Do you think the title of the novel, To Kill a Mockingbird, is appropriate? Explain your answer.Please tell if you think it is or not, then please tell why you think that!   Thank you, everyone!

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bullgatortail eNotes educator| Certified Educator

    In her novel, To Kill a Mockingbird, Harper Lee's title is a running theme and symbolic statement about man's treatment--or mistreatment--of his fellow man. It is a terrific title, since it sparks interest and intrigue because of its unusual nature.
    Early in the novel, Miss Maudie (not Atticus!) explains to Scout that

"Mockingbirds don't do one thing but make music for us to enjoy. They don't eat up people's gardens. They don't nest in corncribs, they don't do one thing but sing their hearts out for us. That's why it's a sin to kill a mockingbird."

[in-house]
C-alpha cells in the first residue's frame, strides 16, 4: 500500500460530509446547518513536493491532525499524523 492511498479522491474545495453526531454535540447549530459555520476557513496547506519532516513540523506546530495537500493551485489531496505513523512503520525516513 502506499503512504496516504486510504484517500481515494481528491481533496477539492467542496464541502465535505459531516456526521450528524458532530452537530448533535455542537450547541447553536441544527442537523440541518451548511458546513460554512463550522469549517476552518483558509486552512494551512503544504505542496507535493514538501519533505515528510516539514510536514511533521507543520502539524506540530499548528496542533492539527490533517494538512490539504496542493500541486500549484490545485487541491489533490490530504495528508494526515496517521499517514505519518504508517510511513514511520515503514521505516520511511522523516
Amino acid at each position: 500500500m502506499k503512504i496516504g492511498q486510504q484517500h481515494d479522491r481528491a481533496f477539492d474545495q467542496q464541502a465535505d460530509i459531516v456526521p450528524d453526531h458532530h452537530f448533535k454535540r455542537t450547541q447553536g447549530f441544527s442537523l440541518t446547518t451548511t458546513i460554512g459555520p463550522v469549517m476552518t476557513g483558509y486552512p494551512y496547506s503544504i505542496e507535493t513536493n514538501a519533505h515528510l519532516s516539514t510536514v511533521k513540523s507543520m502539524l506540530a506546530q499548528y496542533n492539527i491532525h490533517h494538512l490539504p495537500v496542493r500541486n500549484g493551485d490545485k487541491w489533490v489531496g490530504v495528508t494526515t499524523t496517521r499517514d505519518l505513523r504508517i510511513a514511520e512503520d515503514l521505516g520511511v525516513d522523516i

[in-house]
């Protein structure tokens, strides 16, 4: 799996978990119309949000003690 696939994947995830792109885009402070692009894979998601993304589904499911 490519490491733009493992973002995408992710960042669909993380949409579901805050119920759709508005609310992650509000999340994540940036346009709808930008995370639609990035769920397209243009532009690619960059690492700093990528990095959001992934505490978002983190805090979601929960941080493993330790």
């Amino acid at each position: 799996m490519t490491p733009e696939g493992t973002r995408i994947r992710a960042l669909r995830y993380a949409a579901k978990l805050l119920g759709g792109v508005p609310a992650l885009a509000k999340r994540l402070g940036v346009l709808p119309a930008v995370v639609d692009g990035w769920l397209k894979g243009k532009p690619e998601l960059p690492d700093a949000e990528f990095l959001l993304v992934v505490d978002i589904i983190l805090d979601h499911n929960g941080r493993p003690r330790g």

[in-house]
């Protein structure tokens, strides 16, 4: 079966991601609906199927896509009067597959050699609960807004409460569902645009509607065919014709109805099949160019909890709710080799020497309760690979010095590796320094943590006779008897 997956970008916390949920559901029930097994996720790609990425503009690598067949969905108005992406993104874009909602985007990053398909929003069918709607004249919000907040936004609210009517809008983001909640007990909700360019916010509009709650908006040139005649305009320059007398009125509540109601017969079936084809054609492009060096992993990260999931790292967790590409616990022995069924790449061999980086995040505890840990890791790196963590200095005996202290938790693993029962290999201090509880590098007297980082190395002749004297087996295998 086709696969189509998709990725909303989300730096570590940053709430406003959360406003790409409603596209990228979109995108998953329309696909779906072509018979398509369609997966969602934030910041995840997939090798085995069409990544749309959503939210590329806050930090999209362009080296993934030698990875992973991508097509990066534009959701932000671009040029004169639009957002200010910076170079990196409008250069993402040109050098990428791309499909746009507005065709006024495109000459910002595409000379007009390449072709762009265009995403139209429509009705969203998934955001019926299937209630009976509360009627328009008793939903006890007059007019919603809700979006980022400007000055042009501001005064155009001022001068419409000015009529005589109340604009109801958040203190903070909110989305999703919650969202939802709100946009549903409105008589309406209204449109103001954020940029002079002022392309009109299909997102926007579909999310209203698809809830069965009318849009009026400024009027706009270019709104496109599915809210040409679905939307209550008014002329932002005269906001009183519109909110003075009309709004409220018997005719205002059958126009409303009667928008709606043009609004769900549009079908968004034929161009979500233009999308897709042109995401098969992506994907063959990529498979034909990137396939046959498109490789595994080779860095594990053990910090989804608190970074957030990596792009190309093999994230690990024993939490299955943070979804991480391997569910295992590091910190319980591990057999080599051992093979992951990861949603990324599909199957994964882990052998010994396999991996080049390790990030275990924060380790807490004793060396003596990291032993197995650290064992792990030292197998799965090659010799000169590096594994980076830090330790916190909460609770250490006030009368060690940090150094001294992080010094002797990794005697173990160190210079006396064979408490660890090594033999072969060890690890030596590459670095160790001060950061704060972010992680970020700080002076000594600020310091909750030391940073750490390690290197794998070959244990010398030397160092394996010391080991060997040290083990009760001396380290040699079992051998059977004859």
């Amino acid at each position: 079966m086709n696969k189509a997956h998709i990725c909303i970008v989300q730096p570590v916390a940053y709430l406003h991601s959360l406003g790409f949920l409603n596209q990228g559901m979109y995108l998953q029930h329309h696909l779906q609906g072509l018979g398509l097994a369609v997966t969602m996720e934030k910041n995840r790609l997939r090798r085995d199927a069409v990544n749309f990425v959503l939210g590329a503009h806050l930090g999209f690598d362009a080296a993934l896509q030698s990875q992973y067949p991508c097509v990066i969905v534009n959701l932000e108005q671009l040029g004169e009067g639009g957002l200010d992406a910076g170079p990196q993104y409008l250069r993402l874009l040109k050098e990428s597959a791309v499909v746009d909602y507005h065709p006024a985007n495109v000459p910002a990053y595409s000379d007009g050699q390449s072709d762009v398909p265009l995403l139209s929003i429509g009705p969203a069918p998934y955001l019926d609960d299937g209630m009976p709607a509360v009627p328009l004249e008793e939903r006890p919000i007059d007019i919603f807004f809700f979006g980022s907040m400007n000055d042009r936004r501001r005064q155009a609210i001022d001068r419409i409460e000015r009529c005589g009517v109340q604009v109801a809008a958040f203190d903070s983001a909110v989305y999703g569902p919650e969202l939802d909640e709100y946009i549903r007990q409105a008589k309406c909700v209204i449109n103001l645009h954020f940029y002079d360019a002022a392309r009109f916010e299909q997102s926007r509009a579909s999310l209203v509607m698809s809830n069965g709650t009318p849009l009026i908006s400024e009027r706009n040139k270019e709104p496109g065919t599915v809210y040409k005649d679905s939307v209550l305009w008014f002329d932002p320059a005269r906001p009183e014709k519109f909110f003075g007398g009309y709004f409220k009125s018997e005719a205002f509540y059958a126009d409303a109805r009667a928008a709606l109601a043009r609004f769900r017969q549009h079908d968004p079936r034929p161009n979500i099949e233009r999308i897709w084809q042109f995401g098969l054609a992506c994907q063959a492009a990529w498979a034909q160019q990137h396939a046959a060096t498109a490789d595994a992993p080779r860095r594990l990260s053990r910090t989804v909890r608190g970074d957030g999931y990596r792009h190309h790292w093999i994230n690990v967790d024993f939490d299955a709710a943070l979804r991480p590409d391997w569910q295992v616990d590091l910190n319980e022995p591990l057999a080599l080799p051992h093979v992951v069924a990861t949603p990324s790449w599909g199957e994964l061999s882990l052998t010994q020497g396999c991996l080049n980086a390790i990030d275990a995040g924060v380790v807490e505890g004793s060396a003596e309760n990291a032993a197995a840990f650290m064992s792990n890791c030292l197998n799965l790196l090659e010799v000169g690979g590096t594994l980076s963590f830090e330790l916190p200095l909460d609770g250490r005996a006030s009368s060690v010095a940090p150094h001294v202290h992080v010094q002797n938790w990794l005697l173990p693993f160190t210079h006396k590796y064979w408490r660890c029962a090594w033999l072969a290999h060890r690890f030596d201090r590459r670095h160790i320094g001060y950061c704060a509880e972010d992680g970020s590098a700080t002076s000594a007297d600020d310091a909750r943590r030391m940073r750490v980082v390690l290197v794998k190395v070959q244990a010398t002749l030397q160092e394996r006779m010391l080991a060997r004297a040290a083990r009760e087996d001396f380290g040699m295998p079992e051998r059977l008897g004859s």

Consequently, several characters come to symbolize the innocent and loving nature of the mockingbird. Most of the children--certainly Jem, Scout and Dill--are mockingbirds, as well as Tom Robinson and Boo Radley. The novel centers around the treatment of these characters and how all of them suffer life's outrageous misfortunes. They suffer from the sins of others, Boo and Tom quite tragically, and despite their own faultless innocence, it is destroyed by the evil around them. Mr. Underwood's editorial following the death of Tom Robinson reiterates this theme, that it is like

... the senseless slaughter of songbirds by hunters and children...

Scout later comments that harming Boo Radley would be akin to "shootin' a mockingbird." In the end, all of the human mockingbirds are affected by the cruelties of the world around them.

brandih eNotes educator| Certified Educator

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To Kill a Mockingbird

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